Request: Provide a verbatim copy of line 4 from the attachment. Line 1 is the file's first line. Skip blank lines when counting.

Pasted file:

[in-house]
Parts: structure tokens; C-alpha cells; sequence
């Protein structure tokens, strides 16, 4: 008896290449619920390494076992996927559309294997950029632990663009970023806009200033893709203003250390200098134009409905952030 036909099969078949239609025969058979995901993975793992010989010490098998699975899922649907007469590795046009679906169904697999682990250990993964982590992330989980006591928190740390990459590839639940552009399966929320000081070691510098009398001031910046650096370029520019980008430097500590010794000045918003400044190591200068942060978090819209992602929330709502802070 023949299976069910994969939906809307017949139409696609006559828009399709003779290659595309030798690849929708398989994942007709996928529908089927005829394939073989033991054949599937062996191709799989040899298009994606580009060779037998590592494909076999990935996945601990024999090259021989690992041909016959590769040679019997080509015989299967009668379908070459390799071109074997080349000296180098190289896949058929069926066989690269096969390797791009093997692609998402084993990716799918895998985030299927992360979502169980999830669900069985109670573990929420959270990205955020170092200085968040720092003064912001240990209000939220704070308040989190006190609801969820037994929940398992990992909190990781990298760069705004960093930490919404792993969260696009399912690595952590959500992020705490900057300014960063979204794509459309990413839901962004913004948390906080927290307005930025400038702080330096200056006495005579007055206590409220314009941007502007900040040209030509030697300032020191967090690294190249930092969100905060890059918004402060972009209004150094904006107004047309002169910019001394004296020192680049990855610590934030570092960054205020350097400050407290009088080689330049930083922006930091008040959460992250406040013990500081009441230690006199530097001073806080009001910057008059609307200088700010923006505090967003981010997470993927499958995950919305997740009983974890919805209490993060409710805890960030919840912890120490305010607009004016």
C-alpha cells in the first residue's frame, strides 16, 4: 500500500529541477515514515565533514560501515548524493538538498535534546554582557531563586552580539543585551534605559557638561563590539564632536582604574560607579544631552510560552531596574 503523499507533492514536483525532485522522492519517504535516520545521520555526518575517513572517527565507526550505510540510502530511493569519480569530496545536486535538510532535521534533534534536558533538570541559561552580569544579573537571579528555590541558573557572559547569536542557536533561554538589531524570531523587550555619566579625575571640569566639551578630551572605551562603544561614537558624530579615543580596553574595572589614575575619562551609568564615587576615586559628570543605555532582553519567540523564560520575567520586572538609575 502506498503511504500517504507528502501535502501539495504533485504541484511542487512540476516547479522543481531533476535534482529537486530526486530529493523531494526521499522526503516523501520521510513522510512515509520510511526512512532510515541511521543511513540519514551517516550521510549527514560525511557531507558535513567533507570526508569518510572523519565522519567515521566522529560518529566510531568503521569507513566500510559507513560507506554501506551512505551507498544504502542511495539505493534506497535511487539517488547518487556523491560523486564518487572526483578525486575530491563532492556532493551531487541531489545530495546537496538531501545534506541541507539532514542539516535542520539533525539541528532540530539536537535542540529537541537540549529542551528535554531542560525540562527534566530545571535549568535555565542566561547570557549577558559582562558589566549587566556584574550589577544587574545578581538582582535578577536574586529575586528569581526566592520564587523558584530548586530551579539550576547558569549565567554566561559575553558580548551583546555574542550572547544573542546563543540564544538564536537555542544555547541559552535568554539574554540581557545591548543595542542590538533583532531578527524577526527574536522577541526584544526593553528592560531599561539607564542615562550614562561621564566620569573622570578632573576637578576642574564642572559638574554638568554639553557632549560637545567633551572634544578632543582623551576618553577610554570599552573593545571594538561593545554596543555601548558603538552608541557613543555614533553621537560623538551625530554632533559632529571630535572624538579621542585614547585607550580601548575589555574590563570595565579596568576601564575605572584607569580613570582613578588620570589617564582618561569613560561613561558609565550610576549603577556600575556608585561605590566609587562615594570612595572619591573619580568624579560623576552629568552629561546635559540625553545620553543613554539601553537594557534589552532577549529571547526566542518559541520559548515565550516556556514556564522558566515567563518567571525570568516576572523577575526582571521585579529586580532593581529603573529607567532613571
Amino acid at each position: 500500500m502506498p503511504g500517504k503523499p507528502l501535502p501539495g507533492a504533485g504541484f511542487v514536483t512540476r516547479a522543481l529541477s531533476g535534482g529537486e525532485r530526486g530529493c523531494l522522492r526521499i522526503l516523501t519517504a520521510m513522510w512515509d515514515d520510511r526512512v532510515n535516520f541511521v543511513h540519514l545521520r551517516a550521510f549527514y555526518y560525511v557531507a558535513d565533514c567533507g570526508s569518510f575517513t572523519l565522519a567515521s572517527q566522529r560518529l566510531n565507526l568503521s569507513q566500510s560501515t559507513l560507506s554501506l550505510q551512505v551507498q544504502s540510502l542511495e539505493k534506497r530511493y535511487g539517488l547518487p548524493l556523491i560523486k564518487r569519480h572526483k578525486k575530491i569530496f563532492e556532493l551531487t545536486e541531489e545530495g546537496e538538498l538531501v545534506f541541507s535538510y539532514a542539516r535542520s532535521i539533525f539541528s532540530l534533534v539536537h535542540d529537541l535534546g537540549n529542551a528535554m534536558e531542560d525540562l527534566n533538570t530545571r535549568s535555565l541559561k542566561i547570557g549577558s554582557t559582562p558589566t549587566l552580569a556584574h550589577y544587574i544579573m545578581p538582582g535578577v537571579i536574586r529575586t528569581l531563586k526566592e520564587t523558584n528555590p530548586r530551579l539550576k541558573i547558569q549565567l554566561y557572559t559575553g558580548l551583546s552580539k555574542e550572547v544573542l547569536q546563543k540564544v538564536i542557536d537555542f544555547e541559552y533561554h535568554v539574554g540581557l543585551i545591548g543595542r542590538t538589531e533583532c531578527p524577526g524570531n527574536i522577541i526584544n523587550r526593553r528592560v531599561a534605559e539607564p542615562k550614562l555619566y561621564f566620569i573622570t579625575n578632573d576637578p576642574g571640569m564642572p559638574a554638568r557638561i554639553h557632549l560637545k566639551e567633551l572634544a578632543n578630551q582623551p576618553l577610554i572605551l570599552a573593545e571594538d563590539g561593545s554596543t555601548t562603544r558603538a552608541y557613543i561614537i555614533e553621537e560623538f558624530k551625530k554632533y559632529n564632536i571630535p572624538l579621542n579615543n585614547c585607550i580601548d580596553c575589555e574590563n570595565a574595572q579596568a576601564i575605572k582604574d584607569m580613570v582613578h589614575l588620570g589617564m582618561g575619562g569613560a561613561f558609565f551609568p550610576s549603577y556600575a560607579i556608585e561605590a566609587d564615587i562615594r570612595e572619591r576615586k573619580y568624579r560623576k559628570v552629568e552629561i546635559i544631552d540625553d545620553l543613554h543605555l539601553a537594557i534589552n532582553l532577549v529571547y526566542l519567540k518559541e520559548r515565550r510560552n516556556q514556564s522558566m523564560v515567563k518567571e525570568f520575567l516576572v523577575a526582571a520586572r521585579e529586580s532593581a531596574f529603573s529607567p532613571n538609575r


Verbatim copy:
C-alpha cells in the first residue's frame, strides 16, 4: 500500500529541477515514515565533514560501515548524493538538498535534546554582557531563586552580539543585551534605559557638561563590539564632536582604574560607579544631552510560552531596574 503523499507533492514536483525532485522522492519517504535516520545521520555526518575517513572517527565507526550505510540510502530511493569519480569530496545536486535538510532535521534533534534536558533538570541559561552580569544579573537571579528555590541558573557572559547569536542557536533561554538589531524570531523587550555619566579625575571640569566639551578630551572605551562603544561614537558624530579615543580596553574595572589614575575619562551609568564615587576615586559628570543605555532582553519567540523564560520575567520586572538609575 502506498503511504500517504507528502501535502501539495504533485504541484511542487512540476516547479522543481531533476535534482529537486530526486530529493523531494526521499522526503516523501520521510513522510512515509520510511526512512532510515541511521543511513540519514551517516550521510549527514560525511557531507558535513567533507570526508569518510572523519565522519567515521566522529560518529566510531568503521569507513566500510559507513560507506554501506551512505551507498544504502542511495539505493534506497535511487539517488547518487556523491560523486564518487572526483578525486575530491563532492556532493551531487541531489545530495546537496538531501545534506541541507539532514542539516535542520539533525539541528532540530539536537535542540529537541537540549529542551528535554531542560525540562527534566530545571535549568535555565542566561547570557549577558559582562558589566549587566556584574550589577544587574545578581538582582535578577536574586529575586528569581526566592520564587523558584530548586530551579539550576547558569549565567554566561559575553558580548551583546555574542550572547544573542546563543540564544538564536537555542544555547541559552535568554539574554540581557545591548543595542542590538533583532531578527524577526527574536522577541526584544526593553528592560531599561539607564542615562550614562561621564566620569573622570578632573576637578576642574564642572559638574554638568554639553557632549560637545567633551572634544578632543582623551576618553577610554570599552573593545571594538561593545554596543555601548558603538552608541557613543555614533553621537560623538551625530554632533559632529571630535572624538579621542585614547585607550580601548575589555574590563570595565579596568576601564575605572584607569580613570582613578588620570589617564582618561569613560561613561558609565550610576549603577556600575556608585561605590566609587562615594570612595572619591573619580568624579560623576552629568552629561546635559540625553545620553543613554539601553537594557534589552532577549529571547526566542518559541520559548515565550516556556514556564522558566515567563518567571525570568516576572523577575526582571521585579529586580532593581529603573529607567532613571